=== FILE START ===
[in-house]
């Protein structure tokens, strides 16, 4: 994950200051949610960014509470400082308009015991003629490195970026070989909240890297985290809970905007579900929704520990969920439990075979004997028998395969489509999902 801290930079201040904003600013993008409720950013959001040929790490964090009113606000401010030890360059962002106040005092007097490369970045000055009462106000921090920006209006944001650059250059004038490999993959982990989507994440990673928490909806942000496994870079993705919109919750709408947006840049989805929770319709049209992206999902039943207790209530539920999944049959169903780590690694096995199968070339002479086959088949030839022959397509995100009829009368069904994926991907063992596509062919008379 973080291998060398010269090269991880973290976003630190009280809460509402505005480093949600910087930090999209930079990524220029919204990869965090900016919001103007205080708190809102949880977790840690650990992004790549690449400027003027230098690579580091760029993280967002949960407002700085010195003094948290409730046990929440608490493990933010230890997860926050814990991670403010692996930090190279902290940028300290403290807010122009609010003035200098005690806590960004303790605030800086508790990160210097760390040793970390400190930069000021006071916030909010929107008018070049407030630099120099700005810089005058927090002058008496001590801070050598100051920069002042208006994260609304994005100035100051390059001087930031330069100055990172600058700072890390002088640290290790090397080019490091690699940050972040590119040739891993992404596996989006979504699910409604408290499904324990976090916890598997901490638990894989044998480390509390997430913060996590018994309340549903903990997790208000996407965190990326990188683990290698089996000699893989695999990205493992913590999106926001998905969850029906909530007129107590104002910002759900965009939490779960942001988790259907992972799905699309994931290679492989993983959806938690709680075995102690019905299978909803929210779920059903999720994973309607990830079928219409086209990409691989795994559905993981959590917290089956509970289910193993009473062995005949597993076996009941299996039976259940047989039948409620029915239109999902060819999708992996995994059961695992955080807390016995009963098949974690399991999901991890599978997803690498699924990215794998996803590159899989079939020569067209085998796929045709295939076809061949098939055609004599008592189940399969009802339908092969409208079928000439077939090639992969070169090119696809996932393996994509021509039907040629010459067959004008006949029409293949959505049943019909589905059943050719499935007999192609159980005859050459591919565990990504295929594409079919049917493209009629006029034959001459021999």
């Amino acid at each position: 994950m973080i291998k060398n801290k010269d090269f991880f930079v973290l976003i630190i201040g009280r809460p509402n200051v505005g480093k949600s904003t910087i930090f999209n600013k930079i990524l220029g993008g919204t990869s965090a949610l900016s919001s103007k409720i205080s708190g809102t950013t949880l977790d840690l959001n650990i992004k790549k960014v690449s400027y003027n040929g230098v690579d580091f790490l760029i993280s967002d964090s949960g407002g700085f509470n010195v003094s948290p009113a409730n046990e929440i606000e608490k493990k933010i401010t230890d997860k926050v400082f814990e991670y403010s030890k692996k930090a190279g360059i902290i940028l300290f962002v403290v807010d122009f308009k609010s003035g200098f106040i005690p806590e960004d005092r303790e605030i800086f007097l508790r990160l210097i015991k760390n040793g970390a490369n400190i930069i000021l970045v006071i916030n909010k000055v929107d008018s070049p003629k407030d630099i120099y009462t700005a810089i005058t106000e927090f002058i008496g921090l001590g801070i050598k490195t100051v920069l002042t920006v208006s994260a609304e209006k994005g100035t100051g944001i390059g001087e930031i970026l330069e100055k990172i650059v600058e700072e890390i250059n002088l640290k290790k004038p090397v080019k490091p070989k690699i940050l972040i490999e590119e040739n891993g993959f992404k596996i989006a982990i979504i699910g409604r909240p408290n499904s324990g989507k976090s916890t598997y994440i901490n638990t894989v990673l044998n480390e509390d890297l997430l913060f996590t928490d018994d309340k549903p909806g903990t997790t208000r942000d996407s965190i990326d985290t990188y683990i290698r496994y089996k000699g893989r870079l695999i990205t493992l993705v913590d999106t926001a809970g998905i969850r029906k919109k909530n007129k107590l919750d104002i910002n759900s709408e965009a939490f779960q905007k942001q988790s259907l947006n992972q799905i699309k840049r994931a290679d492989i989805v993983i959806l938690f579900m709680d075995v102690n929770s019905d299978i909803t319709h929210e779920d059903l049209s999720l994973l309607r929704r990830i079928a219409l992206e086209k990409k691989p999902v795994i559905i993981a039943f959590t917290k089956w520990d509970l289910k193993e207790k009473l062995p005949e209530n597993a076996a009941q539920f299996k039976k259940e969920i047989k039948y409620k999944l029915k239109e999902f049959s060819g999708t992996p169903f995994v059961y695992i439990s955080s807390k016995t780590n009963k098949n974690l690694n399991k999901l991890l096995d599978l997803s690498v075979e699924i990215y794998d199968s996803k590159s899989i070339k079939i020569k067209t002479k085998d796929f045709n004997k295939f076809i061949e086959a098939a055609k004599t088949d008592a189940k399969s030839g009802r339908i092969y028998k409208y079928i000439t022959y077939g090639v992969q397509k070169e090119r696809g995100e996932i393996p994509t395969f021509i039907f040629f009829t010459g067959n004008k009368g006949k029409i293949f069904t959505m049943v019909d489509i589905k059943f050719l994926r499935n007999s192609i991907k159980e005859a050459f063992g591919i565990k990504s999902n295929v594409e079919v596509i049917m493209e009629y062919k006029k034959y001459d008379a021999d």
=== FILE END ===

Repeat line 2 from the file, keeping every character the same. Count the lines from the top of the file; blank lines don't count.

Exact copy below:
């Protein structure tokens, strides 16, 4: 994950200051949610960014509470400082308009015991003629490195970026070989909240890297985290809970905007579900929704520990969920439990075979004997028998395969489509999902 801290930079201040904003600013993008409720950013959001040929790490964090009113606000401010030890360059962002106040005092007097490369970045000055009462106000921090920006209006944001650059250059004038490999993959982990989507994440990673928490909806942000496994870079993705919109919750709408947006840049989805929770319709049209992206999902039943207790209530539920999944049959169903780590690694096995199968070339002479086959088949030839022959397509995100009829009368069904994926991907063992596509062919008379 973080291998060398010269090269991880973290976003630190009280809460509402505005480093949600910087930090999209930079990524220029919204990869965090900016919001103007205080708190809102949880977790840690650990992004790549690449400027003027230098690579580091760029993280967002949960407002700085010195003094948290409730046990929440608490493990933010230890997860926050814990991670403010692996930090190279902290940028300290403290807010122009609010003035200098005690806590960004303790605030800086508790990160210097760390040793970390400190930069000021006071916030909010929107008018070049407030630099120099700005810089005058927090002058008496001590801070050598100051920069002042208006994260609304994005100035100051390059001087930031330069100055990172600058700072890390002088640290290790090397080019490091690699940050972040590119040739891993992404596996989006979504699910409604408290499904324990976090916890598997901490638990894989044998480390509390997430913060996590018994309340549903903990997790208000996407965190990326990188683990290698089996000699893989695999990205493992913590999106926001998905969850029906909530007129107590104002910002759900965009939490779960942001988790259907992972799905699309994931290679492989993983959806938690709680075995102690019905299978909803929210779920059903999720994973309607990830079928219409086209990409691989795994559905993981959590917290089956509970289910193993009473062995005949597993076996009941299996039976259940047989039948409620029915239109999902060819999708992996995994059961695992955080807390016995009963098949974690399991999901991890599978997803690498699924990215794998996803590159899989079939020569067209085998796929045709295939076809061949098939055609004599008592189940399969009802339908092969409208079928000439077939090639992969070169090119696809996932393996994509021509039907040629010459067959004008006949029409293949959505049943019909589905059943050719499935007999192609159980005859050459591919565990990504295929594409079919049917493209009629006029034959001459021999």